The most recent press releases about innovation >>>

Die letzten 5 Focus-News des innovations-reports im Überblick:

Im Focus: Breakthrough with a chain of gold atoms

In the field of nanoscience, an international team of physicists with participants from Konstanz has achieved a breakthrough in understanding heat transport

In the field of nanoscience, an international team of physicists with participants from Konstanz has achieved a breakthrough in understanding heat transport

Im Focus: DNA repair: a new letter in the cell alphabet

Results reveal how discoveries may be hidden in scientific “blind spots”

Cells need to repair damaged DNA in our genes to prevent the development of cancer and other diseases. Our cells therefore activate and send “repair-proteins”...

Im Focus: Dresdner scientists print tomorrow’s world

The Fraunhofer IWS Dresden and Technische Universität Dresden inaugurated their jointly operated Center for Additive Manufacturing Dresden (AMCD) with a festive ceremony on February 7, 2017. Scientists from various disciplines perform research on materials, additive manufacturing processes and innovative technologies, which build up components in a layer by layer process. This technology opens up new horizons for component design and combinations of functions. For example during fabrication, electrical conductors and sensors are already able to be additively manufactured into components. They provide information about stress conditions of a product during operation.

The 3D-printing technology, or additive manufacturing as it is often called, has long made the step out of scientific research laboratories into industrial...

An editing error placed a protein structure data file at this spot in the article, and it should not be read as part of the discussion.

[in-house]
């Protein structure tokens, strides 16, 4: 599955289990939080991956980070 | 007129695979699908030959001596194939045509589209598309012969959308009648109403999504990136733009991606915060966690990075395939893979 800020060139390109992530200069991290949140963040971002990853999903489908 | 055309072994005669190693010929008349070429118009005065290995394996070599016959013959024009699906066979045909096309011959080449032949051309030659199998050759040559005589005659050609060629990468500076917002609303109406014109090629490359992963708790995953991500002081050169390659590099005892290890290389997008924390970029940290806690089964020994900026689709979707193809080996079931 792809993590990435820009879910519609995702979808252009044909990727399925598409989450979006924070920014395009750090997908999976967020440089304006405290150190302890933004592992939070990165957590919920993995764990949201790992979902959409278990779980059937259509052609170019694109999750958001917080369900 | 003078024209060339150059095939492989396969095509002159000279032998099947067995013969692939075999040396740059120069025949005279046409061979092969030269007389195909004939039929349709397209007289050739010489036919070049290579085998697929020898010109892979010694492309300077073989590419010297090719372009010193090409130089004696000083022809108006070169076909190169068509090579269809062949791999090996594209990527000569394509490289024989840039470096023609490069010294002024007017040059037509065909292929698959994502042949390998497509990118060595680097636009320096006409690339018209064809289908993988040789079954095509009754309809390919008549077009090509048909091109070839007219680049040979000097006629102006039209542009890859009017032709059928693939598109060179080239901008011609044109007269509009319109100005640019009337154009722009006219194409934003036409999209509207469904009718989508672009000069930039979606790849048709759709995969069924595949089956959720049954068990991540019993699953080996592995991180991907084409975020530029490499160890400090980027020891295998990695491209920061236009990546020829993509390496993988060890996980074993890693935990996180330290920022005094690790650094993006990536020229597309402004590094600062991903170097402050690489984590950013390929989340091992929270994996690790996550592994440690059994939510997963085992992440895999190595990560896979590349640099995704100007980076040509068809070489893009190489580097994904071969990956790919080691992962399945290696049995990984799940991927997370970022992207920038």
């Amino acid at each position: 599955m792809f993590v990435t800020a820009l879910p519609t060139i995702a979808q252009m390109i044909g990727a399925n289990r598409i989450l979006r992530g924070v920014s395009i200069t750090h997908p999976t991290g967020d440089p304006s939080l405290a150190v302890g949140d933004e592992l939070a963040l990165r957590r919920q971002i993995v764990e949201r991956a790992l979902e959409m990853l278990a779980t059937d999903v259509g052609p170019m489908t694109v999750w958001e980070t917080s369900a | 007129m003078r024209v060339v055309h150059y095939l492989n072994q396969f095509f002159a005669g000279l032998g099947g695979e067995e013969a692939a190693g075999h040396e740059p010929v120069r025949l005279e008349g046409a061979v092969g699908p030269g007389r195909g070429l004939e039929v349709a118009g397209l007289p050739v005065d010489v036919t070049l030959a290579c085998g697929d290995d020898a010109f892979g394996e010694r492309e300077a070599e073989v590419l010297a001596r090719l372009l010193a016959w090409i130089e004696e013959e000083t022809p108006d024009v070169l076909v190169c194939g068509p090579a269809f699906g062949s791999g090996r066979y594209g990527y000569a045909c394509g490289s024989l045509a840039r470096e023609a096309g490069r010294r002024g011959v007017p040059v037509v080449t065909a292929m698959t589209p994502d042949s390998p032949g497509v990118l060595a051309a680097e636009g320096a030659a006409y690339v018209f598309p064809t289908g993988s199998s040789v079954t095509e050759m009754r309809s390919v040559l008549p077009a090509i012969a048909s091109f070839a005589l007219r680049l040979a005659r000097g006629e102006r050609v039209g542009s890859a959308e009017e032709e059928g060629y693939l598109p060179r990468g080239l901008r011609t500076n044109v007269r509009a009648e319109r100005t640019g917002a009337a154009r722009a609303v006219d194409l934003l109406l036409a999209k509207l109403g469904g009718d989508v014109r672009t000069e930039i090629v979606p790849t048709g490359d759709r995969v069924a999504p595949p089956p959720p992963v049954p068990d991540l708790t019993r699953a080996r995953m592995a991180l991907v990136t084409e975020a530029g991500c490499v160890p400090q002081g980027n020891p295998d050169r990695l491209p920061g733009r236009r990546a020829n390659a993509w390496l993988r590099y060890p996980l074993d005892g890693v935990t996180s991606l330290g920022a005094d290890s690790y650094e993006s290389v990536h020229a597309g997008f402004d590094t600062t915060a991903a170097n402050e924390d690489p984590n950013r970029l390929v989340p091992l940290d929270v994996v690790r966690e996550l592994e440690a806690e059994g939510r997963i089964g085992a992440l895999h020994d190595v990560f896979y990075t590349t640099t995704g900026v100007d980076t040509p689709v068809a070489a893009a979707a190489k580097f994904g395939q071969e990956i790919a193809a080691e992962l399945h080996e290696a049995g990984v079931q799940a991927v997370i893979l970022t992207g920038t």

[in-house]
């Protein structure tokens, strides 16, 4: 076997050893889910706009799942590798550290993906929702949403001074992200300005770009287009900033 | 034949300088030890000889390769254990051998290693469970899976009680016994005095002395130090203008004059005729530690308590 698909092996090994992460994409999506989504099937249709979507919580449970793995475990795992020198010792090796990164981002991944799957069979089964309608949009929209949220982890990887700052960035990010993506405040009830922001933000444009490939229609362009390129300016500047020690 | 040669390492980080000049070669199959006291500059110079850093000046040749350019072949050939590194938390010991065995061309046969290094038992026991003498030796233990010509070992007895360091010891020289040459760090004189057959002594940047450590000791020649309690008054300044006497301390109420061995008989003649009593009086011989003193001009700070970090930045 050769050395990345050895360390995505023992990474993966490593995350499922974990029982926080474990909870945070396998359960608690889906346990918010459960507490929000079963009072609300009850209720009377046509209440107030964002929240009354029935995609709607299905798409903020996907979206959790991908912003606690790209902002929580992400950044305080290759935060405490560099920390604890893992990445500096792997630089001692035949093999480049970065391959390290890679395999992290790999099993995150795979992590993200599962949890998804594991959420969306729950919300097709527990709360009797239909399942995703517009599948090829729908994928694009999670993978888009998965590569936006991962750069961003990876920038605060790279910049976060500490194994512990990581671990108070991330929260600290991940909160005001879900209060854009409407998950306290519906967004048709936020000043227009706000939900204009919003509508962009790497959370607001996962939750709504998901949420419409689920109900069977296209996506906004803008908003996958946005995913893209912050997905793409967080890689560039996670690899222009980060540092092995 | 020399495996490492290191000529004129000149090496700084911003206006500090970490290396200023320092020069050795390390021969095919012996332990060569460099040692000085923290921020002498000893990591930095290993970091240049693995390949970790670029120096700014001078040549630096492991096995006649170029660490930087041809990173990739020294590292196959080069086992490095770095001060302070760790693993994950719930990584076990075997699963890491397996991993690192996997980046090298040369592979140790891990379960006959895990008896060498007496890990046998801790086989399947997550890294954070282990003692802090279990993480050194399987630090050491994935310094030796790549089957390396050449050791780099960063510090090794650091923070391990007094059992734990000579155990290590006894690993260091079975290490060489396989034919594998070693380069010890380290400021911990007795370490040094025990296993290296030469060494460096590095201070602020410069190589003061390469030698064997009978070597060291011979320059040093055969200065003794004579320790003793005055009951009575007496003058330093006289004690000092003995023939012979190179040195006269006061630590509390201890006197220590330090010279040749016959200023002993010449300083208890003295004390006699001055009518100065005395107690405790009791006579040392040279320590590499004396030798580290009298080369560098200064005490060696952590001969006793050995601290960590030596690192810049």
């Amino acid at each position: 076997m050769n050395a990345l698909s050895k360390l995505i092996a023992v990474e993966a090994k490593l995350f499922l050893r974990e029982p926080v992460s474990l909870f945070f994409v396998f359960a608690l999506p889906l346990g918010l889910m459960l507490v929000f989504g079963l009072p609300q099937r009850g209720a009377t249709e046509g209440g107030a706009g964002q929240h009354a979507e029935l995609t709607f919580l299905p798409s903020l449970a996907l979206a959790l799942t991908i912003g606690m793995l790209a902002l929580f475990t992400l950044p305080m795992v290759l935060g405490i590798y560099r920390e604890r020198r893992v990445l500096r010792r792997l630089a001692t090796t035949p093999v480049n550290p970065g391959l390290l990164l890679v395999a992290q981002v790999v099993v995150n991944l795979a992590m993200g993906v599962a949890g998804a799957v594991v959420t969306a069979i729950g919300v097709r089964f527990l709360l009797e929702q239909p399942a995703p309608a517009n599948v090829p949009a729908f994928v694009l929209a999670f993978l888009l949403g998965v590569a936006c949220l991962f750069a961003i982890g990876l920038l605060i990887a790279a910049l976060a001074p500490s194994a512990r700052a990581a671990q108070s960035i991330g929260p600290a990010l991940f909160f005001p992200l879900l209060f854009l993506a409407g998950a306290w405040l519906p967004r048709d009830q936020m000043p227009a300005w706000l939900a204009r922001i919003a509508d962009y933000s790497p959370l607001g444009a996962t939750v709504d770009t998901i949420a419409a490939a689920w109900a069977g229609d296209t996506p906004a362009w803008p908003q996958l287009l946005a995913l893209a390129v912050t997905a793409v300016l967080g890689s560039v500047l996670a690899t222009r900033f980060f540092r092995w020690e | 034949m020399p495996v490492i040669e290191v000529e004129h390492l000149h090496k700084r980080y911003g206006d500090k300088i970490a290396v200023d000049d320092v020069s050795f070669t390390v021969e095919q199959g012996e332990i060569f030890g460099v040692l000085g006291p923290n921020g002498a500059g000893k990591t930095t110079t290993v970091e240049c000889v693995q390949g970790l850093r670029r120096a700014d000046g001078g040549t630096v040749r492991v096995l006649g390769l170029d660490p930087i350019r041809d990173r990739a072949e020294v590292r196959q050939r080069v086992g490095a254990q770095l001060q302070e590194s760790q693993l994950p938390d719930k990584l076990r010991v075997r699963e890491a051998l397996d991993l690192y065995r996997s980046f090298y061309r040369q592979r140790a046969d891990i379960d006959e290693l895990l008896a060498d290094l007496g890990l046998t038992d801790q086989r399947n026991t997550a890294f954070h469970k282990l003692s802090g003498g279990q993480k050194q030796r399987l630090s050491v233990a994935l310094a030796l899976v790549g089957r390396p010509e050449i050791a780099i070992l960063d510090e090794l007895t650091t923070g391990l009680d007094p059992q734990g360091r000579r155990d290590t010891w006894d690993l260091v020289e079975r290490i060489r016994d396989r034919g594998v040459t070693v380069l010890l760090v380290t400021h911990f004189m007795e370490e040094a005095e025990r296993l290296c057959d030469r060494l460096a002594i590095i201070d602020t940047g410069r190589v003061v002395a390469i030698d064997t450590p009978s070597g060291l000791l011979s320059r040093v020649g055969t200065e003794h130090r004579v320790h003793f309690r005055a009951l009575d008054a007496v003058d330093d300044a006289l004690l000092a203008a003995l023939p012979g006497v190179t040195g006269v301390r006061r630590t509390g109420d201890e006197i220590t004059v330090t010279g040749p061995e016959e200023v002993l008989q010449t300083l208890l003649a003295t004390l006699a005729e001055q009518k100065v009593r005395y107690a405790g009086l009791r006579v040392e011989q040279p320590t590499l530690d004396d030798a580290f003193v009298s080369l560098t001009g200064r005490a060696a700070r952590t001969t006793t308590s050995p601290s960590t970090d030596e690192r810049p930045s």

Im Focus: Mimicking nature's cellular architectures via 3-D printing

Research offers new level of control over the structure of 3-D printed materials

Nature does amazing things with limited design materials. Grass, for example, can support its own weight, resist strong wind loads, and recover after being...

Im Focus: Three Magnetic States for Each Hole

Nanometer-scale magnetic perforated grids could create new possibilities for computing. Together with international colleagues, scientists from the Helmholtz Zentrum Dresden-Rossendorf (HZDR) have shown how a cobalt grid can be reliably programmed at room temperature. In addition they discovered that for every hole ("antidot") three magnetic states can be configured. The results have been published in the journal "Scientific Reports".

Physicist Dr. Rantej Bali from the HZDR, together with scientists from Singapore and Australia, designed a special grid structure in a thin layer of cobalt in...

All Focus news of the innovation-report >>>

Anzeige

Anzeige

Event News

Booth and panel discussion – The Lindau Nobel Laureate Meetings at the AAAS 2017 Annual Meeting

13.02.2017 | Event News

Complex Loading versus Hidden Reserves

10.02.2017 | Event News

International Conference on Crystal Growth in Freiburg

09.02.2017 | Event News

 
Latest News

Stingless bees have their nests protected by soldiers

24.02.2017 | Life Sciences

New risk factors for anxiety disorders

24.02.2017 | Life Sciences

MWC 2017: 5G Capital Berlin

24.02.2017 | Trade Fair News

VideoLinks
B2B-VideoLinks
More VideoLinks >>>